But what about when we then add alternate data into that mix? Alternate data is anything that comes from a source that would not ordinarily come into the realm of the wealth manager - it is contextual information that would add to the overall picture the wealth manager has of the customer. Examples include social media, data from conversations with the customer, knowledge around giving and other philanthropic giving, political support, and the like.
The key drivers attributed to market expansion of data include the significant increase in the types of alternative information sources over the past decade. According to Grand View Research, “While web scraping and financial transactions are the most common sources (of alternate data), the emerging sources, including mobile devices, social media, satellites, sensors, Internet of Things (IoT) - enabled devices, and others, are gaining wider popularity. As such, companies are actively expanding their offering by gathering information from all such sources.”
But because alternate data is often unstructured, lacks specific patterns, and is collected very frequently, it is ideally partnered with AI in all its guises. Its job is to make sense of the nonsensical to come up with patterns and predictions.
Thus, combined with AI, ML, and Natural Language Processing (NLP), alternate data is a powerful tool. AI-enabled processing increases information generation and helps to extract hidden patterns.
For wealth management, the potential benefits are huge. Anything the wealth manager can do to boost the adviser’s knowledge of the customer and deepen the relationship is a win – especially in a region where service level expectations are very high.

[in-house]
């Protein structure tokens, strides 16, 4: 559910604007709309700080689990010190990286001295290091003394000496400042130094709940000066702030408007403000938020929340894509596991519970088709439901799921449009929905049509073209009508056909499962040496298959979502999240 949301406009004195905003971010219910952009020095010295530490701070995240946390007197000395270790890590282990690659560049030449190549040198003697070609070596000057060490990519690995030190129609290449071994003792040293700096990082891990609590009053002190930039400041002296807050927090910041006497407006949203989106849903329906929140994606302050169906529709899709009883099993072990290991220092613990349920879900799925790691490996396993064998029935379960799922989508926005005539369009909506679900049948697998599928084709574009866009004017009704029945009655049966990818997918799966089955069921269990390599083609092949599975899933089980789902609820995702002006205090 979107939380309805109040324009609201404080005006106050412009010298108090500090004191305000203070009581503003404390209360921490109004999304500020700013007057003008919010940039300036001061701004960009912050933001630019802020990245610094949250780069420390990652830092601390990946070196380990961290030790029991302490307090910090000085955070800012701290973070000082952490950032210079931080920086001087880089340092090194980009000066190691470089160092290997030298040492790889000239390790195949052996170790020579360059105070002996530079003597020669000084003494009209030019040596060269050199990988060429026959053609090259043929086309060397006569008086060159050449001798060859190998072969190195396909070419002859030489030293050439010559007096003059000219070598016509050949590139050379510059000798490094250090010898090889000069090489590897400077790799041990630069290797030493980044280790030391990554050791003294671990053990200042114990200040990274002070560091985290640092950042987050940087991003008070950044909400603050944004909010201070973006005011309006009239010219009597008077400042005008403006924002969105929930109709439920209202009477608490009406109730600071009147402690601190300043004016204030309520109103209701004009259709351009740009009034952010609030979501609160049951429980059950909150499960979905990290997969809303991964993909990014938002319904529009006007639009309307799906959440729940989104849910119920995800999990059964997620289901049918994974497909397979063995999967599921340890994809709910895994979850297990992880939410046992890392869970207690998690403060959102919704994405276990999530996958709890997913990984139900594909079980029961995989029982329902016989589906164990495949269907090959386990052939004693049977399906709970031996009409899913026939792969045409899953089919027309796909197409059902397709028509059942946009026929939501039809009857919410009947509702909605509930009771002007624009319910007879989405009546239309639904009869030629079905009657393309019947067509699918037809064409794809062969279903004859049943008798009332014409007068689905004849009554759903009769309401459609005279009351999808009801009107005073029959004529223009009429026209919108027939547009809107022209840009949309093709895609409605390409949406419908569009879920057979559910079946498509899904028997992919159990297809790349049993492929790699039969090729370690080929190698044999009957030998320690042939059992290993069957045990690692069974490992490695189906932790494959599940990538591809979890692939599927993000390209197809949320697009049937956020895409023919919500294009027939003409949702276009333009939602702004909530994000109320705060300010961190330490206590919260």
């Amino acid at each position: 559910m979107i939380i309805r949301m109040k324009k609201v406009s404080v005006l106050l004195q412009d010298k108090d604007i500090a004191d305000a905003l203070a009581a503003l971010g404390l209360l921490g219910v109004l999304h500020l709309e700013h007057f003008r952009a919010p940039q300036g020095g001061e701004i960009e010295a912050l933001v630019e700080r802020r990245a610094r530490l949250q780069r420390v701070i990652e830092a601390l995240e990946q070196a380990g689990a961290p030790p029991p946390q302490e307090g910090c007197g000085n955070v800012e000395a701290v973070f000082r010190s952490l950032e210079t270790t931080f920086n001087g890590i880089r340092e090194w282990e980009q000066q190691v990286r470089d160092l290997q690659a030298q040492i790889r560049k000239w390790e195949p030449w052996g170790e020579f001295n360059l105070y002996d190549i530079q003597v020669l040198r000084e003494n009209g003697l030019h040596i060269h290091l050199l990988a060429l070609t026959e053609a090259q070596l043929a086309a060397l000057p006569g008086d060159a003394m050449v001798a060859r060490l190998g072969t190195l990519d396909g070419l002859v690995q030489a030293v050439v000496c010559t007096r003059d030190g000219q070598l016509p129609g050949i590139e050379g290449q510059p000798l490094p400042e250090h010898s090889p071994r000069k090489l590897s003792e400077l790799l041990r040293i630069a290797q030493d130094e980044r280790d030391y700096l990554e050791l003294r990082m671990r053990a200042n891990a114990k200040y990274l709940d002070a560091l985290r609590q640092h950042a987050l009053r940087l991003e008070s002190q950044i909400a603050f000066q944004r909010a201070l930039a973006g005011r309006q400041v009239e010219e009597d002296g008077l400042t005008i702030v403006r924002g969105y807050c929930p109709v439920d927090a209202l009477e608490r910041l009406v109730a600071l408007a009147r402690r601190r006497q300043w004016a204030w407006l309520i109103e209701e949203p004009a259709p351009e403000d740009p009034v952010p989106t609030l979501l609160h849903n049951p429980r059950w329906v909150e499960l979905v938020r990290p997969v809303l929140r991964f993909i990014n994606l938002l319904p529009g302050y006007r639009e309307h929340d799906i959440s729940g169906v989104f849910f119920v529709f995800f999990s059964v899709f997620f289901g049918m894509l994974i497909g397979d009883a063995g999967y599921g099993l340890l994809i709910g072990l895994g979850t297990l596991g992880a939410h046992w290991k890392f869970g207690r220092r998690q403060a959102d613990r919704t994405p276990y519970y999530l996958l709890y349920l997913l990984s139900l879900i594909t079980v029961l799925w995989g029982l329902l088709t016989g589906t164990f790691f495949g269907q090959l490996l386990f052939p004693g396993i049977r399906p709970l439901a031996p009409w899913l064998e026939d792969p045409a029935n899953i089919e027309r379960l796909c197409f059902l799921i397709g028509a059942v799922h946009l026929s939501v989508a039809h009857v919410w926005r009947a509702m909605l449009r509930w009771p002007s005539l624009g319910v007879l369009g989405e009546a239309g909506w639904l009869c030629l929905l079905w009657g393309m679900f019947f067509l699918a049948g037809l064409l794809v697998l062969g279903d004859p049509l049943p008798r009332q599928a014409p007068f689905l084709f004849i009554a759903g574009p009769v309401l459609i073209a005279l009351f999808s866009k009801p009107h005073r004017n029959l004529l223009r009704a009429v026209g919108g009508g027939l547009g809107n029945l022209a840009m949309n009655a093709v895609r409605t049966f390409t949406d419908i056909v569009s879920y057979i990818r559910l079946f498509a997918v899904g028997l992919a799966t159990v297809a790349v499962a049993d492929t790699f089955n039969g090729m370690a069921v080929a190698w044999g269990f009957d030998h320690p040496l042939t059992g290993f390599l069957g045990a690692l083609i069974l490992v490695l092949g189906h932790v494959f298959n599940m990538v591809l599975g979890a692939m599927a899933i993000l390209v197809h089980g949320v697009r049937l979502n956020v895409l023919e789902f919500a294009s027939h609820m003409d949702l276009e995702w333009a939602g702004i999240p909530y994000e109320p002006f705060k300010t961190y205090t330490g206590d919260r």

In particular, the high demand for digital service delivery offers scope to pick up all that data and use it to better hone the service to the customer’s exact needs regarding touchpoints, frequency, timing, content, and more. Unstructured data from voice and text resides in weblogs, call-centre wave files, CRM notes, emails, social media, and web chat. All can be picked up and used for predicting a potential customer defection, sentiment monitoring, and life stage and behavioural predictions.
“Because alternate data is often unstructured, lacks specific patterns, and is collected very frequently, it is ideally partnered with AI in all its guises; its job is to make sense of the nonsensical and to come up with patterns and predictions off the back of that.”
NLP, in particular, is very useful in making sense of customer sentiment and behavioural analytics on what the customer is looking at, for how long, etc. It gives valuable insight into customer sentiment, interests, concerns, and generally on what the adviser should do next to alleviate concerns or boost and deepen engagement and the relationship to promote stickiness. The idea is that the marketing effort can be refined once you can see how and where someone is interacting.
The same insight can be conferred regarding portfolio management and finding the exact mix of variables that satisfies the regulator, the customer, their risk appetite, investment aims, and cash flow planning.
In particular, and massively relevant in the region where interest levels are high, alternate data combined with AI can give tremendous actionable insight into ESG Investing using scorecard rating investments on ESG parameters.
Indeed, ESG currently has limited parameters to measure and predict against, so using alternate data is a clear win.
Sustainability and environmental issues go far beyond the carbon footprint of a company. There are other intangibles like water management, pollution, ethical practices, social factors, gender, and the investor’s individual preferences and causes.
If you can use alternate data to identify some of these areas and how well, or not, a firm is doing on them, and you can also match them to what the customer wants to see and not see, then you can come up with a match. This is helpful when it comes to those things that are hard to qualify and tend to be identified and assessed qualitatively.
Three live case studies showcasing how alternate data sources are being leveraged for adviser enablement:
In summary, we all know that AI and ML are useful, but the better the data is fed, the more valuable the output will be. Wealth managers aware of the power of alternate data empower their AI even further – making for adviser enablement in both the customer service and the portfolio management sense.